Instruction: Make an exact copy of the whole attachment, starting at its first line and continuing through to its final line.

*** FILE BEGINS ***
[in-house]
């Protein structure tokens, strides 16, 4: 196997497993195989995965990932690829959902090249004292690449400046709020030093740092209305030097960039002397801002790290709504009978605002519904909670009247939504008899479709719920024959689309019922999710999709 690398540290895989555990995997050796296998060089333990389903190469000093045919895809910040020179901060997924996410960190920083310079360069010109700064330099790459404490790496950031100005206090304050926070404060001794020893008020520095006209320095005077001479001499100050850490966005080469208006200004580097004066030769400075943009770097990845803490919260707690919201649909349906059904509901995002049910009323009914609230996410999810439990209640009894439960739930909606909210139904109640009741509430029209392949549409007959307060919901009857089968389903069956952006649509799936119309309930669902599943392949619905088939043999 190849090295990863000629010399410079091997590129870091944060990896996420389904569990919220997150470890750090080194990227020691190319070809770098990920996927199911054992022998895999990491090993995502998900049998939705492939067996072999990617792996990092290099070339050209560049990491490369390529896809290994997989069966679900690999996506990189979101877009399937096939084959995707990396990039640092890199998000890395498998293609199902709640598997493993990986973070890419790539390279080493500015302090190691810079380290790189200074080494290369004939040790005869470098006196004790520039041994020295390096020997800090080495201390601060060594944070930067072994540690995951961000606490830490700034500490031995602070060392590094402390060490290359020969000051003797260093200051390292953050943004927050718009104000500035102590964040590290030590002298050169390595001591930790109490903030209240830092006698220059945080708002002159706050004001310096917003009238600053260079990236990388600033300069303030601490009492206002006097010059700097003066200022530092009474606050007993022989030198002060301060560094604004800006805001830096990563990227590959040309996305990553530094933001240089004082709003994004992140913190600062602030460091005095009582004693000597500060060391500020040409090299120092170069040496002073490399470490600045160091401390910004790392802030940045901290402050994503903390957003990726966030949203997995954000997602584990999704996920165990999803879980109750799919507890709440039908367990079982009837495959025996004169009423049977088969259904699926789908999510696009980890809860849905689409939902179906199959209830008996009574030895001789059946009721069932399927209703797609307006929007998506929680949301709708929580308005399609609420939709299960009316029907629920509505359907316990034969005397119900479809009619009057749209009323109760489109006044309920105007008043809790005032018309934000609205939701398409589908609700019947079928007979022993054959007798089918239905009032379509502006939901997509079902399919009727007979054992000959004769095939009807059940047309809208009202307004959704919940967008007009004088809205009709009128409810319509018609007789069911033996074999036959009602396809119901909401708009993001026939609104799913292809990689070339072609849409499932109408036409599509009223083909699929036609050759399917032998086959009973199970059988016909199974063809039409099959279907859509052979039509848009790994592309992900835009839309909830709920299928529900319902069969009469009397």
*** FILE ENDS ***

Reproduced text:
[in-house]
């Protein structure tokens, strides 16, 4: 196997497993195989995965990932690829959902090249004292690449400046709020030093740092209305030097960039002397801002790290709504009978605002519904909670009247939504008899479709719920024959689309019922999710999709 690398540290895989555990995997050796296998060089333990389903190469000093045919895809910040020179901060997924996410960190920083310079360069010109700064330099790459404490790496950031100005206090304050926070404060001794020893008020520095006209320095005077001479001499100050850490966005080469208006200004580097004066030769400075943009770097990845803490919260707690919201649909349906059904509901995002049910009323009914609230996410999810439990209640009894439960739930909606909210139904109640009741509430029209392949549409007959307060919901009857089968389903069956952006649509799936119309309930669902599943392949619905088939043999 190849090295990863000629010399410079091997590129870091944060990896996420389904569990919220997150470890750090080194990227020691190319070809770098990920996927199911054992022998895999990491090993995502998900049998939705492939067996072999990617792996990092290099070339050209560049990491490369390529896809290994997989069966679900690999996506990189979101877009399937096939084959995707990396990039640092890199998000890395498998293609199902709640598997493993990986973070890419790539390279080493500015302090190691810079380290790189200074080494290369004939040790005869470098006196004790520039041994020295390096020997800090080495201390601060060594944070930067072994540690995951961000606490830490700034500490031995602070060392590094402390060490290359020969000051003797260093200051390292953050943004927050718009104000500035102590964040590290030590002298050169390595001591930790109490903030209240830092006698220059945080708002002159706050004001310096917003009238600053260079990236990388600033300069303030601490009492206002006097010059700097003066200022530092009474606050007993022989030198002060301060560094604004800006805001830096990563990227590959040309996305990553530094933001240089004082709003994004992140913190600062602030460091005095009582004693000597500060060391500020040409090299120092170069040496002073490399470490600045160091401390910004790392802030940045901290402050994503903390957003990726966030949203997995954000997602584990999704996920165990999803879980109750799919507890709440039908367990079982009837495959025996004169009423049977088969259904699926789908999510696009980890809860849905689409939902179906199959209830008996009574030895001789059946009721069932399927209703797609307006929007998506929680949301709708929580308005399609609420939709299960009316029907629920509505359907316990034969005397119900479809009619009057749209009323109760489109006044309920105007008043809790005032018309934000609205939701398409589908609700019947079928007979022993054959007798089918239905009032379509502006939901997509079902399919009727007979054992000959004769095939009807059940047309809208009202307004959704919940967008007009004088809205009709009128409810319509018609007789069911033996074999036959009602396809119901909401708009993001026939609104799913292809990689070339072609849409499932109408036409599509009223083909699929036609050759399917032998086959009973199970059988016909199974063809039409099959279907859509052979039509848009790994592309992900835009839309909830709920299928529900319902069969009469009397």